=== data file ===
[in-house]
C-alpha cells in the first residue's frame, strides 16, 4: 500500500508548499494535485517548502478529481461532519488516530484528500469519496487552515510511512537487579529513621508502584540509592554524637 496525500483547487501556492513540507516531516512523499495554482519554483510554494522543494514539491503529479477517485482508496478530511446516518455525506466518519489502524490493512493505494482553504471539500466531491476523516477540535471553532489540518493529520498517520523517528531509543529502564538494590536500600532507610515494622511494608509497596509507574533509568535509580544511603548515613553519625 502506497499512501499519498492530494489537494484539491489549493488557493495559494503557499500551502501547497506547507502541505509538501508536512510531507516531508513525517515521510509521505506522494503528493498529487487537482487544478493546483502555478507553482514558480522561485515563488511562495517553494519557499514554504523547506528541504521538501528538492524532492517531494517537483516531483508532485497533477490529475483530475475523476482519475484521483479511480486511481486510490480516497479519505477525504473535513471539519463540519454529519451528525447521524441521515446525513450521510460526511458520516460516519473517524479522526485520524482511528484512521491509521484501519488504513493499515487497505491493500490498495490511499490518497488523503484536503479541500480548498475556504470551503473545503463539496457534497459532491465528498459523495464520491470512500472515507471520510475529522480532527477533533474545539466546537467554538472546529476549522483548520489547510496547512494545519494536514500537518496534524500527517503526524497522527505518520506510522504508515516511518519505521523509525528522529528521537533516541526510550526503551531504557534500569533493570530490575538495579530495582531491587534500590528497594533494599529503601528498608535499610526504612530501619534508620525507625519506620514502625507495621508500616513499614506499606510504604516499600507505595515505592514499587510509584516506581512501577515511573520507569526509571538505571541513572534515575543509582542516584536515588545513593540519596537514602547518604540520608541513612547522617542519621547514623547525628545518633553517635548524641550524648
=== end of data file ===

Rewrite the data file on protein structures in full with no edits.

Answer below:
[in-house]
C-alpha cells in the first residue's frame, strides 16, 4: 500500500508548499494535485517548502478529481461532519488516530484528500469519496487552515510511512537487579529513621508502584540509592554524637 496525500483547487501556492513540507516531516512523499495554482519554483510554494522543494514539491503529479477517485482508496478530511446516518455525506466518519489502524490493512493505494482553504471539500466531491476523516477540535471553532489540518493529520498517520523517528531509543529502564538494590536500600532507610515494622511494608509497596509507574533509568535509580544511603548515613553519625 502506497499512501499519498492530494489537494484539491489549493488557493495559494503557499500551502501547497506547507502541505509538501508536512510531507516531508513525517515521510509521505506522494503528493498529487487537482487544478493546483502555478507553482514558480522561485515563488511562495517553494519557499514554504523547506528541504521538501528538492524532492517531494517537483516531483508532485497533477490529475483530475475523476482519475484521483479511480486511481486510490480516497479519505477525504473535513471539519463540519454529519451528525447521524441521515446525513450521510460526511458520516460516519473517524479522526485520524482511528484512521491509521484501519488504513493499515487497505491493500490498495490511499490518497488523503484536503479541500480548498475556504470551503473545503463539496457534497459532491465528498459523495464520491470512500472515507471520510475529522480532527477533533474545539466546537467554538472546529476549522483548520489547510496547512494545519494536514500537518496534524500527517503526524497522527505518520506510522504508515516511518519505521523509525528522529528521537533516541526510550526503551531504557534500569533493570530490575538495579530495582531491587534500590528497594533494599529503601528498608535499610526504612530501619534508620525507625519506620514502625507495621508500616513499614506499606510504604516499600507505595515505592514499587510509584516506581512501577515511573520507569526509571538505571541513572534515575543509582542516584536515588545513593540519596537514602547518604540520608541513612547522617542519621547514623547525628545518633553517635548524641550524648